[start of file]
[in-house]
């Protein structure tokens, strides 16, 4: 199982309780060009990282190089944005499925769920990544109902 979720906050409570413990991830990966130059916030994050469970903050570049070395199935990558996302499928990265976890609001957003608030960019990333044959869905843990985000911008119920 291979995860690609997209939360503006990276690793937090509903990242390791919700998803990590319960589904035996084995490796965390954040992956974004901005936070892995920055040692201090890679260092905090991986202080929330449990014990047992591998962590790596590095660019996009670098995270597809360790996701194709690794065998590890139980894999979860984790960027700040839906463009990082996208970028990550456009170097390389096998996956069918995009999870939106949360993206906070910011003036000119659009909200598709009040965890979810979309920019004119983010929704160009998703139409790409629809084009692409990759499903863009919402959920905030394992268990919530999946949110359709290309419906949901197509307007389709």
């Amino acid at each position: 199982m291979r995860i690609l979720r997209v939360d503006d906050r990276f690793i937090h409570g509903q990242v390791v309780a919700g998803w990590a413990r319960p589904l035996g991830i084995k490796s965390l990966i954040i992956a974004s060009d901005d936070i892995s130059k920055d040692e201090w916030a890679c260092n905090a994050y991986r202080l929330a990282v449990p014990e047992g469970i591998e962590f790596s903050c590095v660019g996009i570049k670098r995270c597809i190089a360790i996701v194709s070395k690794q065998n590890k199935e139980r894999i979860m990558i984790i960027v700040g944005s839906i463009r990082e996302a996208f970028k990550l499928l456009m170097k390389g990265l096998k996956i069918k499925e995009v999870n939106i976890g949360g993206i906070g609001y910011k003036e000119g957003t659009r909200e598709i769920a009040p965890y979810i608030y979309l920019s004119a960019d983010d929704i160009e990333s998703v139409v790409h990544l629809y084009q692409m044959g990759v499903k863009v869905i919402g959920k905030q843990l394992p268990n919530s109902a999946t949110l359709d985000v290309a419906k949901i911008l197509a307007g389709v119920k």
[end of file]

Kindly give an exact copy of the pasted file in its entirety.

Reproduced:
[in-house]
């Protein structure tokens, strides 16, 4: 199982309780060009990282190089944005499925769920990544109902 979720906050409570413990991830990966130059916030994050469970903050570049070395199935990558996302499928990265976890609001957003608030960019990333044959869905843990985000911008119920 291979995860690609997209939360503006990276690793937090509903990242390791919700998803990590319960589904035996084995490796965390954040992956974004901005936070892995920055040692201090890679260092905090991986202080929330449990014990047992591998962590790596590095660019996009670098995270597809360790996701194709690794065998590890139980894999979860984790960027700040839906463009990082996208970028990550456009170097390389096998996956069918995009999870939106949360993206906070910011003036000119659009909200598709009040965890979810979309920019004119983010929704160009998703139409790409629809084009692409990759499903863009919402959920905030394992268990919530999946949110359709290309419906949901197509307007389709």
């Amino acid at each position: 199982m291979r995860i690609l979720r997209v939360d503006d906050r990276f690793i937090h409570g509903q990242v390791v309780a919700g998803w990590a413990r319960p589904l035996g991830i084995k490796s965390l990966i954040i992956a974004s060009d901005d936070i892995s130059k920055d040692e201090w916030a890679c260092n905090a994050y991986r202080l929330a990282v449990p014990e047992g469970i591998e962590f790596s903050c590095v660019g996009i570049k670098r995270c597809i190089a360790i996701v194709s070395k690794q065998n590890k199935e139980r894999i979860m990558i984790i960027v700040g944005s839906i463009r990082e996302a996208f970028k990550l499928l456009m170097k390389g990265l096998k996956i069918k499925e995009v999870n939106i976890g949360g993206i906070g609001y910011k003036e000119g957003t659009r909200e598709i769920a009040p965890y979810i608030y979309l920019s004119a960019d983010d929704i160009e990333s998703v139409v790409h990544l629809y084009q692409m044959g990759v499903k863009v869905i919402g959920k905030q843990l394992p268990n919530s109902a999946t949110l359709d985000v290309a419906k949901i911008l197509a307007g389709v119920k």